by Clint Boulton

How AEG’s CIO plans to hit the big time

May 04, 2016
CIOData ArchitectureData Mining

Former Royal Caribbean Cruises CIO Bill Martin is creating a data governance strategy at Anschutz Entertainment Group to better connect with customers.

making it bigtime

Successful CIOs are masters of change management, ushering in new processes to engineer business growth. Bill Martin, new CIO of Anschutz Entertainment Group (AEG), which owns and/or operates several entertainment venues and professional sports teams, is building a holistic business intelligence strategy for business units that have historically managed their own data.

bill martin

Bill Martin, CIO of Anschutz Entertainment Group.

“Whether it be sports teams, or concerts tours or venues, there’s lots of opportunity to draw on that intelligence across those businesses and that’s why I’m here: to develop the business intelligence component but also the data governance across the organization so that we can develop that intimate relationship with the customer,” says Martin, who retired as CIO from Royal Caribbean Cruises, last May. “There’s tremendous opportunity to leverage data across those businesses.”

Privately held AEG may be one of the biggest, most diverse American companies that you’ve have never heard of. It operates the Staples Center in Los Angeles, the Target Center in Minnesota and the O2 arena in London. It owns the Los Angeles Galaxy professional soccer team and half of the Los Angeles Kings professional hockey team. AEG’s Live division books concerts at its venues. Those venues, teams and concert bookings generate a tremendous amount of data on customers and operations.

Strong data governance is key for cross-selling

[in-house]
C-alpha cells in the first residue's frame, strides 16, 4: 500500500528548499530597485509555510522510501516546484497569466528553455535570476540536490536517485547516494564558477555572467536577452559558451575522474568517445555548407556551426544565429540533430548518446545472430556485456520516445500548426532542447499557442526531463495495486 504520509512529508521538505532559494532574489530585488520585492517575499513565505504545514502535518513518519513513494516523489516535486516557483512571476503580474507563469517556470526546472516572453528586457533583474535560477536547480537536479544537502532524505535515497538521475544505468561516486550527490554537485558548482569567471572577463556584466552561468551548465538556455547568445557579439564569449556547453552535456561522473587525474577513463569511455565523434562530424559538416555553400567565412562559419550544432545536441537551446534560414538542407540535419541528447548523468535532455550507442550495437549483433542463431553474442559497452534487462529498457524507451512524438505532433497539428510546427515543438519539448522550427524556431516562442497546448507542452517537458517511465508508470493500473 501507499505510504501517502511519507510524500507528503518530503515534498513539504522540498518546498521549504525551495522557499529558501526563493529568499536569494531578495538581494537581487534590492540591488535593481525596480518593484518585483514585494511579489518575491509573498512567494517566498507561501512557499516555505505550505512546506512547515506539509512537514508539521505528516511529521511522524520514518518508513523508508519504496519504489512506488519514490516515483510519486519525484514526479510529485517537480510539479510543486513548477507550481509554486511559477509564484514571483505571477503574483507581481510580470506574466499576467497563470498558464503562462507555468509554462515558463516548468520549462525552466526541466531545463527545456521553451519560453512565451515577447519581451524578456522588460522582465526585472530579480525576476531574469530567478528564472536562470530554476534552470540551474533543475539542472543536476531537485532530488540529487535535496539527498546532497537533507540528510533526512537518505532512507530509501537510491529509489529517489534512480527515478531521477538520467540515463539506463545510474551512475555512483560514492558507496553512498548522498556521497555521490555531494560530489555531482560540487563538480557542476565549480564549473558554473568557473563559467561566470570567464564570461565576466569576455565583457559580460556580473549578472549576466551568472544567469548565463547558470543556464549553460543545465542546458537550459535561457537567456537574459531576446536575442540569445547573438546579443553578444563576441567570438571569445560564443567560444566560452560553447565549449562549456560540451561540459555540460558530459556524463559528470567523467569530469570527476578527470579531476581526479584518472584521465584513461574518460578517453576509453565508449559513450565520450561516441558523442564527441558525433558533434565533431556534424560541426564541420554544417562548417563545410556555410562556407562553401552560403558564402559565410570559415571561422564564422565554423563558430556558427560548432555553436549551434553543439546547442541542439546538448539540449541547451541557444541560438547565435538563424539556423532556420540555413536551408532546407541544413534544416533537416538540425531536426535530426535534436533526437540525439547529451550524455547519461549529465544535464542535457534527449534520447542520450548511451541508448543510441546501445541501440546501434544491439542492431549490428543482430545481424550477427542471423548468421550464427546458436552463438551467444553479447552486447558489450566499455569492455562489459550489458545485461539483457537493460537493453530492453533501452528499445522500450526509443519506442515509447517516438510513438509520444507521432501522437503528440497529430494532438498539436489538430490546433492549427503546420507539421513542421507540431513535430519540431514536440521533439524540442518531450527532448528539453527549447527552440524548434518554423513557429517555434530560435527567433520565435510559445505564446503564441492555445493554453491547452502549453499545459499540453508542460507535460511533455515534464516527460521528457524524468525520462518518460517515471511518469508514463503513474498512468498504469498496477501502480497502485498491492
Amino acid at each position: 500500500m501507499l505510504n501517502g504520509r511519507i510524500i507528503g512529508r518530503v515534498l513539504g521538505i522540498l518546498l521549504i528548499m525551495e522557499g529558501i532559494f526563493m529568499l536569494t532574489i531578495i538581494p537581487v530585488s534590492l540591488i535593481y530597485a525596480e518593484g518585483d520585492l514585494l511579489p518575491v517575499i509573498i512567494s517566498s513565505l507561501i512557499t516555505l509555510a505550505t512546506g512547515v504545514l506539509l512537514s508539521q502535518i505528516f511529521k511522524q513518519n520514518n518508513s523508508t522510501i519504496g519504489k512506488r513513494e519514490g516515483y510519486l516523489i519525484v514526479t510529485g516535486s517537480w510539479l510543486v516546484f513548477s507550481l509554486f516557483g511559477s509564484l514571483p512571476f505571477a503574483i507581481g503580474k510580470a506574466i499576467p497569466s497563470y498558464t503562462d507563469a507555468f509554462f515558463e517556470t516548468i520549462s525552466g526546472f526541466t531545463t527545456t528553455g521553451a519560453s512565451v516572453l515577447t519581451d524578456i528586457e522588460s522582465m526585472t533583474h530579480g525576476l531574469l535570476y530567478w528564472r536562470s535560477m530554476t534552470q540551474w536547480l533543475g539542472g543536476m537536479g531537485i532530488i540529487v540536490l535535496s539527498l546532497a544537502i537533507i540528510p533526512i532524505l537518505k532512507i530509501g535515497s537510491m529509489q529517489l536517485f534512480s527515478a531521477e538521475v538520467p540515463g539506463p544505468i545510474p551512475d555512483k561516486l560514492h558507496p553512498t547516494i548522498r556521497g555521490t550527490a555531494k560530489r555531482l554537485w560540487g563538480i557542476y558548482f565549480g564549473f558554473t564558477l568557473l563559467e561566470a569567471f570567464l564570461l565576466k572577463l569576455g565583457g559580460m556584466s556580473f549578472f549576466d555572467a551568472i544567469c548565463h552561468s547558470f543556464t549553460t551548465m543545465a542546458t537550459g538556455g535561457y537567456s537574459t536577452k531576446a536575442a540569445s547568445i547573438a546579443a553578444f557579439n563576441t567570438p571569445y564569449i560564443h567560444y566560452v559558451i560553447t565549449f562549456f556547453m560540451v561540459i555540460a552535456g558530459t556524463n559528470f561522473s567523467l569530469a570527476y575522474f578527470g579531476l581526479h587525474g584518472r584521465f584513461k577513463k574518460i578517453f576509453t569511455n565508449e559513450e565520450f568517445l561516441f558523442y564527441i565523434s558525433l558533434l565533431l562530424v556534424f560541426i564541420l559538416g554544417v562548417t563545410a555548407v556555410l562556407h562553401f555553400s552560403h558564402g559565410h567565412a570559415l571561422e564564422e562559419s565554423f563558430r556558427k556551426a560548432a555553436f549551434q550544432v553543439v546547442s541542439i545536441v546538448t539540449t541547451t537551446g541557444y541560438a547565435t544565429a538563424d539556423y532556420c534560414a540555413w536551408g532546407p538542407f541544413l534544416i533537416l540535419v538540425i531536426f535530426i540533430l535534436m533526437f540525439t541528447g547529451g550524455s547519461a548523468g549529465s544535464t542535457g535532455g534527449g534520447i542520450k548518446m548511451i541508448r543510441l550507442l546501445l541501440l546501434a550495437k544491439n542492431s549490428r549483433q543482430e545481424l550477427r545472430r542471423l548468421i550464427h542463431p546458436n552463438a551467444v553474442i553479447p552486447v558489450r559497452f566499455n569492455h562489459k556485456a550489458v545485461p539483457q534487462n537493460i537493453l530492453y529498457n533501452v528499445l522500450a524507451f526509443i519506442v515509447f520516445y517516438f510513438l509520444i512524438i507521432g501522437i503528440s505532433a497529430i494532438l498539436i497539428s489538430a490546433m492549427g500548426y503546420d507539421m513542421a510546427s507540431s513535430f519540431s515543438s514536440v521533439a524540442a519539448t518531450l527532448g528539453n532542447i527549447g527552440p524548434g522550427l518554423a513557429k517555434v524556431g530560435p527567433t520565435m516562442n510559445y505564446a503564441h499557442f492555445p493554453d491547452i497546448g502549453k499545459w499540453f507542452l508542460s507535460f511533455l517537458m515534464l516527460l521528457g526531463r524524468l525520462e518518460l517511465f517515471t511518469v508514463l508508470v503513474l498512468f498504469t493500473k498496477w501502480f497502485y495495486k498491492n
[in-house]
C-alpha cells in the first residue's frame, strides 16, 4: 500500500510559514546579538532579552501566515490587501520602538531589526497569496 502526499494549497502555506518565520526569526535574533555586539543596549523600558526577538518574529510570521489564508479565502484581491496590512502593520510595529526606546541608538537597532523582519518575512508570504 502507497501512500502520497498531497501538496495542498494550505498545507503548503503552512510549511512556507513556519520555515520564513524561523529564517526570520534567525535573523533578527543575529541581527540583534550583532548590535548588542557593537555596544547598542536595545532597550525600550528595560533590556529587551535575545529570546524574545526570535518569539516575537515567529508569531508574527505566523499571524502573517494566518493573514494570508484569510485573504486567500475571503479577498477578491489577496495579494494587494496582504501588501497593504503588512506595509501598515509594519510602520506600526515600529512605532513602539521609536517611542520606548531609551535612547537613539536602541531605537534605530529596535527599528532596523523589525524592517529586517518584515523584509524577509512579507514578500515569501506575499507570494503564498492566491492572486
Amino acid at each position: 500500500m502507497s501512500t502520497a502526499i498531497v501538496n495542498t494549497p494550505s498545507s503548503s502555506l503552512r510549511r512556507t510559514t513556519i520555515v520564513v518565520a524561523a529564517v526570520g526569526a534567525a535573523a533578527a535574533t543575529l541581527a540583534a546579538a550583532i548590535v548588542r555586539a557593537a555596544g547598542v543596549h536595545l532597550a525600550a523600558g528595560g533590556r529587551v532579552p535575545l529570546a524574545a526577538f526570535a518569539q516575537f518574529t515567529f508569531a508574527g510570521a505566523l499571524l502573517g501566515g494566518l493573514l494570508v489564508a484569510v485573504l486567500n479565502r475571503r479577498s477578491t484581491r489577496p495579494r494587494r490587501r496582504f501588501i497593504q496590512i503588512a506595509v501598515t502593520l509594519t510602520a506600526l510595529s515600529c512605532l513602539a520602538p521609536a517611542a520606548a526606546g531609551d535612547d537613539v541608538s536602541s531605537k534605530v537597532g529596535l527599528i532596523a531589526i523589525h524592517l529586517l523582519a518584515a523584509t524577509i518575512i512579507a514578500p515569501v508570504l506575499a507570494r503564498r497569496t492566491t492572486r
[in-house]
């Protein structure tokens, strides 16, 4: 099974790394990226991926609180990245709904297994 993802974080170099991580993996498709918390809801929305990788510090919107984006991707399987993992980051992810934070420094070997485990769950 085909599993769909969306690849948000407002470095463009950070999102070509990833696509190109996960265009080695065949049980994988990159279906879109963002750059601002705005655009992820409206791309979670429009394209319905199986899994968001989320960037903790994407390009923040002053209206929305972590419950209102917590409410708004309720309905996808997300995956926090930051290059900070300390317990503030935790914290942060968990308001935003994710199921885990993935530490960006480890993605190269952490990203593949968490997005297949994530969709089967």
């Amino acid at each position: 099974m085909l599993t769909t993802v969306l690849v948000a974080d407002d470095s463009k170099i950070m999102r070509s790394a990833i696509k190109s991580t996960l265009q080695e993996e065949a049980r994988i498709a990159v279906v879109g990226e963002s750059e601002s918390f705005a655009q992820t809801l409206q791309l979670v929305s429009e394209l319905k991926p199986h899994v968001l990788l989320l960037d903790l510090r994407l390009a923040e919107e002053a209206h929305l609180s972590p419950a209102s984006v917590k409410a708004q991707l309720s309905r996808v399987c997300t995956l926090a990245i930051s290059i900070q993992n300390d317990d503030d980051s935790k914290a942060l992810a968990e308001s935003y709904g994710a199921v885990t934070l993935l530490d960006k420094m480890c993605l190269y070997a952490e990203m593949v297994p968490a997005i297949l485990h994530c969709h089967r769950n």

The challenge is that each of the various business lines runs its own analysis of the data. It’s Martin’s job to make sense of it all so that AEG can explore cross-selling opportunities. For example, a cohesive data strategy could help AEG learn which Los Angeles Lakers season ticket holders might be fans of pop, rock or country music. AEG might also learn which of its Los Angeles Kings fans are traveling to London, and could offer them tickets to a concert at the O2 arena.

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AEG can use this information to create new promotional offers, becoming much more relevant to consumers. “Having a more intimate relationship with the fan is absolutely something that we want to do,” Martin says. “Ownership is keenly interested in making this happen because that’s where the value of AEG resides.”

To get there, Martin must first create a data governance framework. Although he says he’s happy with the quality of the data – he analyzed AEG’s data model and database — several business units used their own approaches and technologies to derive insights from that data. “Even though we have a central data warehouse, everybody is pulling from it and doing their own thing instead of having a central component that complements all of the businesses,” Martin says. “There’s a lot of experimentation going on.” But without a cohesive strategy, it’s difficult to cultivate the cross-selling opportunities AEG seeks.

Getting buy-in from stubborn business heads

Building a governance strategy on top of a mound of big data ischallenging enough, but Martin will also have to get buy-in from the business lines. That can be tough because business units sometimes are reluctant to accept new frameworks for maintaining data definitions and enforcing polices on data use. Martin will have to convince these units that he his approach can help bolster their bottom lines in the long run. “You have to build a central business intelligence practice that everybody believes in and wants to be a part of,” Martin says.

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Martin aims to stand up a central business intelligence practice and data governance framework by the end of the year. To help with this project, he’s looking to hire business intelligence staff, as well as data scientists (if he can find them), Martin says.

Martin will also lean on his experience building decision-support systems, which included data about reservations and customers, at Royal Caribbean Cruises, where he worked for 31 years. He also built digital services for consumers, helping Royal launch a high-speed Wi-Fi service and virtual reality technology on cruise ships.

Change is something Martin has had to get used to of late. After retiring, he took the summer off and considered teaching. But he was bitten again by the CIO bug last fall when an acquaintance alerted him to the AEG job. Martin took the job this year and switched coasts, moving from Miami to Los Angeles. “My wife and I are looking at this as a big adventure,” Martin says.